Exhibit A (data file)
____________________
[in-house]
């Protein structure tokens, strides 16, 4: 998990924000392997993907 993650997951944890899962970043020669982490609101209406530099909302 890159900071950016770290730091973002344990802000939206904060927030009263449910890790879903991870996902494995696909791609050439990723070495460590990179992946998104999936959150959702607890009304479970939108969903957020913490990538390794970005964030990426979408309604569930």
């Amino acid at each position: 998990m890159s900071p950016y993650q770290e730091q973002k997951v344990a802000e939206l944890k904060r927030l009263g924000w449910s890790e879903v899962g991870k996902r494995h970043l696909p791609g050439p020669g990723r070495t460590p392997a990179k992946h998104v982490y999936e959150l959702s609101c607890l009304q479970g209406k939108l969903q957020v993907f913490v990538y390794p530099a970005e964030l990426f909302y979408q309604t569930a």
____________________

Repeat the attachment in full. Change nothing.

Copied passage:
[in-house]
């Protein structure tokens, strides 16, 4: 998990924000392997993907 993650997951944890899962970043020669982490609101209406530099909302 890159900071950016770290730091973002344990802000939206904060927030009263449910890790879903991870996902494995696909791609050439990723070495460590990179992946998104999936959150959702607890009304479970939108969903957020913490990538390794970005964030990426979408309604569930």
């Amino acid at each position: 998990m890159s900071p950016y993650q770290e730091q973002k997951v344990a802000e939206l944890k904060r927030l009263g924000w449910s890790e879903v899962g991870k996902r494995h970043l696909p791609g050439p020669g990723r070495t460590p392997a990179k992946h998104v982490y999936e959150l959702s609101c607890l009304q479970g209406k939108l969903q957020v993907f913490v990538y390794p530099a970005e964030l990426f909302y979408q309604t569930a």